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The New Mexico Court of Appeals ruled recently that a certain state employee is entitled to sue the state in district court instead of being restricted to workers’ compensation.
A friend of mine e-mailed: “Seems like it unravels the whole (workers’ comp) reform.”
No, it doesn’t.
For those who may be alarmed, some explanation:
First, this case is not that big a deal, except to the parties directly involved.
Second, the plaintiff’s attorneys who are dancing around the maypole, hailing this as a victory, should pipe down.
It’s not that big a victory either, and they will embarrass themselves if they keep it up.
Third, the issues raised in this case are not related to the famous New Mexico workers’ compensation reform.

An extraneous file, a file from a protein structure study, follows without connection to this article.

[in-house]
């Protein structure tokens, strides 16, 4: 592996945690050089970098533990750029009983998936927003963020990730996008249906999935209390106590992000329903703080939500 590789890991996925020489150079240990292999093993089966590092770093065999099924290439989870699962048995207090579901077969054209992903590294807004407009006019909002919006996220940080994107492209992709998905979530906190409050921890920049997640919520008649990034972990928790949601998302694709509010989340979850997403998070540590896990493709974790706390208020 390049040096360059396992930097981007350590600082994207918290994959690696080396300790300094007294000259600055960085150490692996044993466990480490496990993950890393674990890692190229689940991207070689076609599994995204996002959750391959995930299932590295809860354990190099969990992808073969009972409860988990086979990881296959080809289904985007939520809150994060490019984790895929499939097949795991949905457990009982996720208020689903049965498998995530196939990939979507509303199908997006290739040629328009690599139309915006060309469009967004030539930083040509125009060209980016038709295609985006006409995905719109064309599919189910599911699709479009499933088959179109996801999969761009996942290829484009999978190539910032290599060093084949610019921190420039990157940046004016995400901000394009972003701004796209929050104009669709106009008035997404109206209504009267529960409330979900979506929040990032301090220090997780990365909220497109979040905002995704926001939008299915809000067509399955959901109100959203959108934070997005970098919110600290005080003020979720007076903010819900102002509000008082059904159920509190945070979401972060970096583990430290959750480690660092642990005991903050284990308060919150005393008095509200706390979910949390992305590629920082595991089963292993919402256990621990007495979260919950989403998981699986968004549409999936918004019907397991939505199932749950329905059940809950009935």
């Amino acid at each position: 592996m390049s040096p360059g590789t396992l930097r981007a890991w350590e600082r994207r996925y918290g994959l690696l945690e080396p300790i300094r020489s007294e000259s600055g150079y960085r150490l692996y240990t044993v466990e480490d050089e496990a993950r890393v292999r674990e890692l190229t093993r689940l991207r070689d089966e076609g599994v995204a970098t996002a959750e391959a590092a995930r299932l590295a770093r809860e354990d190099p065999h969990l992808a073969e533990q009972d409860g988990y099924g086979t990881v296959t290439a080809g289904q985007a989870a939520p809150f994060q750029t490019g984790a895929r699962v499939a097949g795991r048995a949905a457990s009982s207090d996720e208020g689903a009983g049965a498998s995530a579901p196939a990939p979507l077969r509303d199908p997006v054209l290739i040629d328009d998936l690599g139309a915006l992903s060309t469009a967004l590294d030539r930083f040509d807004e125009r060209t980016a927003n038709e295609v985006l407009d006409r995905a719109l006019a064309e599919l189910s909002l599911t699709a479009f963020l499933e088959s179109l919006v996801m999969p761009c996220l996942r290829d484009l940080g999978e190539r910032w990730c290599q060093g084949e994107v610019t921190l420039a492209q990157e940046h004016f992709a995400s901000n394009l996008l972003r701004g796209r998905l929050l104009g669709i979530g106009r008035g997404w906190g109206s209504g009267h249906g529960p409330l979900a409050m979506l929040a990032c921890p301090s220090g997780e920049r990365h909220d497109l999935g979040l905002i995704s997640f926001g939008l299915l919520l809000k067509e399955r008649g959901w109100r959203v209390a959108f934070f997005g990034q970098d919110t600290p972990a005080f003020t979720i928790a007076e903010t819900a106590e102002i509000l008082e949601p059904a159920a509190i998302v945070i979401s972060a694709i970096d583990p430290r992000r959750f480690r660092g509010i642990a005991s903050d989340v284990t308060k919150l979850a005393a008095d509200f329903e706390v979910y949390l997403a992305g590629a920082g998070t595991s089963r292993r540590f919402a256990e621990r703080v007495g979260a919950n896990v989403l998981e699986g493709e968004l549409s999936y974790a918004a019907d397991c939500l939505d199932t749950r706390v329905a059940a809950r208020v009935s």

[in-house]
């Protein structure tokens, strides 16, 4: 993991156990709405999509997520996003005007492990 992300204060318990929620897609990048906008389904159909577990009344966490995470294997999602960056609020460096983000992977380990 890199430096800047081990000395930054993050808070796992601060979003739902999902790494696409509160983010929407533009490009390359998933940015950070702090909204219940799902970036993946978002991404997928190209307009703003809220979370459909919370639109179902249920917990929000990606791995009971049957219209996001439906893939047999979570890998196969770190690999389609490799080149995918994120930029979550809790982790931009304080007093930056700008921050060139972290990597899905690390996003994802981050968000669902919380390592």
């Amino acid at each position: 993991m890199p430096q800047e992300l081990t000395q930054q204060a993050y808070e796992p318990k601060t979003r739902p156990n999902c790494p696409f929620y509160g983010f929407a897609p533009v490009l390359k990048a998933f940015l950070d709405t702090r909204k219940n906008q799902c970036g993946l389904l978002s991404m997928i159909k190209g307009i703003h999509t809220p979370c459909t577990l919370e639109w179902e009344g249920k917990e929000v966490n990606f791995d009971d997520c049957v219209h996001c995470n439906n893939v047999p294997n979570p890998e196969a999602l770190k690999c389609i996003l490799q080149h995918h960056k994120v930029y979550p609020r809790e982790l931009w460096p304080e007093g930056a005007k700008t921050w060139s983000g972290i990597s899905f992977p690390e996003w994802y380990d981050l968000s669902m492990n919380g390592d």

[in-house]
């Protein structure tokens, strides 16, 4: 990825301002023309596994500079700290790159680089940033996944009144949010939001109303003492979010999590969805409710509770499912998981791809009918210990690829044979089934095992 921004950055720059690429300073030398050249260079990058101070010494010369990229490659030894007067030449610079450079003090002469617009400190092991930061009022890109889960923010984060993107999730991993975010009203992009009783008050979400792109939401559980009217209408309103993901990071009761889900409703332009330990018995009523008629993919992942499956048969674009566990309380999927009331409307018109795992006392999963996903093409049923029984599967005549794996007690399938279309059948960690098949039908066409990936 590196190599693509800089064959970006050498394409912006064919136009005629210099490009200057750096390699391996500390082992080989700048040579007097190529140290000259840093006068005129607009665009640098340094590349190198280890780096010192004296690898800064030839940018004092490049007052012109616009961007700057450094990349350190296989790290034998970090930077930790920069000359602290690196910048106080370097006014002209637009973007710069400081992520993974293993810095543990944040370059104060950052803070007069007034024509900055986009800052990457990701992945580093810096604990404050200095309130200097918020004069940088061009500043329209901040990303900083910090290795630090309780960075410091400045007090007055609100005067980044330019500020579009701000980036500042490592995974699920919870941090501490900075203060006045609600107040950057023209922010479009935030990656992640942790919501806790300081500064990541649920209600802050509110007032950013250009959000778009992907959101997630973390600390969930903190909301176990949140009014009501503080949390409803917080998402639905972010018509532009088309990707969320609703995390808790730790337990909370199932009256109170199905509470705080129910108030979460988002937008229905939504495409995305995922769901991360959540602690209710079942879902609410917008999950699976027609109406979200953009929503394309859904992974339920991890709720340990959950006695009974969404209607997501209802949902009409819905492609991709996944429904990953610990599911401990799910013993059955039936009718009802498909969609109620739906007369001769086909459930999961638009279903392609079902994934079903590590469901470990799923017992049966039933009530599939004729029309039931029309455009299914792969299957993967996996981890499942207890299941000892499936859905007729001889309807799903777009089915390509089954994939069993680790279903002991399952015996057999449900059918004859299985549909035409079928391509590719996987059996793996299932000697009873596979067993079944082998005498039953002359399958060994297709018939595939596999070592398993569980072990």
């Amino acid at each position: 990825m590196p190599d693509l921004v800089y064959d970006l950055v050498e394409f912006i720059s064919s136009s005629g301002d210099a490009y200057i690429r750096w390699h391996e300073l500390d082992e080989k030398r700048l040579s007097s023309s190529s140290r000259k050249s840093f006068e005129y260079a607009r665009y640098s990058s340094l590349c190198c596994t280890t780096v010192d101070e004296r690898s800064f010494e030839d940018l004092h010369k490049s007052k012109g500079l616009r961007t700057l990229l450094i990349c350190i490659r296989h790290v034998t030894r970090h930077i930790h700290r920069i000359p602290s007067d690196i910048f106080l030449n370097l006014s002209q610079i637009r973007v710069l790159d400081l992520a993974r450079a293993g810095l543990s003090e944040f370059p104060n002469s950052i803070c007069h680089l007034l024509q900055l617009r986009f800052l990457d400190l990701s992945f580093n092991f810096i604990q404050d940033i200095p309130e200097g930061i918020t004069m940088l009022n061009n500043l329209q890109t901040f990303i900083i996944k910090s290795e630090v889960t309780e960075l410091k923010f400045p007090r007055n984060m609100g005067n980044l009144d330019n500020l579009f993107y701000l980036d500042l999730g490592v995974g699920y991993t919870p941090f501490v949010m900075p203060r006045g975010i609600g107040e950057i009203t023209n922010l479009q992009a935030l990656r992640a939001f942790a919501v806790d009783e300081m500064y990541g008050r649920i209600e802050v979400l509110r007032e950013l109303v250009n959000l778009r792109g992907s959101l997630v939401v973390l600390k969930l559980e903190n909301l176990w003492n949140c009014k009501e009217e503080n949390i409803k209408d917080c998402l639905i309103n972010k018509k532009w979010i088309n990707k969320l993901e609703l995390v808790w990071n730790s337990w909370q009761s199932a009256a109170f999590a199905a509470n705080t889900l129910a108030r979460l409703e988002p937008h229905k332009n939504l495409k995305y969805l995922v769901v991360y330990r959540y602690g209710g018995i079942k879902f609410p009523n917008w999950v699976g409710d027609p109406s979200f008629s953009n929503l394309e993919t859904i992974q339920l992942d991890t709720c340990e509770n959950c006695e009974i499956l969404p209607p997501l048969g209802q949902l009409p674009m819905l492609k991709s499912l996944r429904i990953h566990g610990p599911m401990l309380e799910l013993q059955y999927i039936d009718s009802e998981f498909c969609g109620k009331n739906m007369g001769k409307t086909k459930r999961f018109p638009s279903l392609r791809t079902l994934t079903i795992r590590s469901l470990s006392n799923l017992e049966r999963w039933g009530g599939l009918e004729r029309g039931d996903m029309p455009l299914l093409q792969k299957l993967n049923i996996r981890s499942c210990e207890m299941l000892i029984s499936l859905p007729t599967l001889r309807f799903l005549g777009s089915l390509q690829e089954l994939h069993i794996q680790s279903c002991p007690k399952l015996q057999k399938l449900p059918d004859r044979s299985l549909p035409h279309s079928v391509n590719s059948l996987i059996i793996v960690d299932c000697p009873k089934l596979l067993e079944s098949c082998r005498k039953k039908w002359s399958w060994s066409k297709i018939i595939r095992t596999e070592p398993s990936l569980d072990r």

The reform is in many ways unraveling, and that is a serious matter, but this case is about issues much more basic than the reform.
The story is this: A state employee, commuting to work from Albuquerque to Santa Fe via the Park and Ride system, fell into an unmarked hole in a state-owned parking lot and broke her leg.
Did she have the right to sue the state because the hole was negligently left unmarked, or was she restricted to workers’ compensation?
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